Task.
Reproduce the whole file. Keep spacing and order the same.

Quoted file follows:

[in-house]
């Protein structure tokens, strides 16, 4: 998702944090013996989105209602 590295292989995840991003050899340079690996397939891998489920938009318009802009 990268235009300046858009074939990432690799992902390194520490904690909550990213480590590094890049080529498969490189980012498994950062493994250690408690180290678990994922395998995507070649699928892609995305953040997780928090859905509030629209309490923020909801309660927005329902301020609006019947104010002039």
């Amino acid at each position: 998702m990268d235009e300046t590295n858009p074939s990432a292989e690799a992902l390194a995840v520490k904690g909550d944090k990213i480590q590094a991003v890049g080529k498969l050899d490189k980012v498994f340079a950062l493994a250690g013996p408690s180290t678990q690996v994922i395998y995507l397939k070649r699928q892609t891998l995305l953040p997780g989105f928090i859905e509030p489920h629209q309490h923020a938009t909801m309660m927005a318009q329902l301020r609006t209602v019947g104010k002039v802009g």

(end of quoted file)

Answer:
[in-house]
């Protein structure tokens, strides 16, 4: 998702944090013996989105209602 590295292989995840991003050899340079690996397939891998489920938009318009802009 990268235009300046858009074939990432690799992902390194520490904690909550990213480590590094890049080529498969490189980012498994950062493994250690408690180290678990994922395998995507070649699928892609995305953040997780928090859905509030629209309490923020909801309660927005329902301020609006019947104010002039």
């Amino acid at each position: 998702m990268d235009e300046t590295n858009p074939s990432a292989e690799a992902l390194a995840v520490k904690g909550d944090k990213i480590q590094a991003v890049g080529k498969l050899d490189k980012v498994f340079a950062l493994a250690g013996p408690s180290t678990q690996v994922i395998y995507l397939k070649r699928q892609t891998l995305l953040p997780g989105f928090i859905e509030p489920h629209q309490h923020a938009t909801m309660m927005a318009q329902l301020r609006t209602v019947g104010k002039v802009g």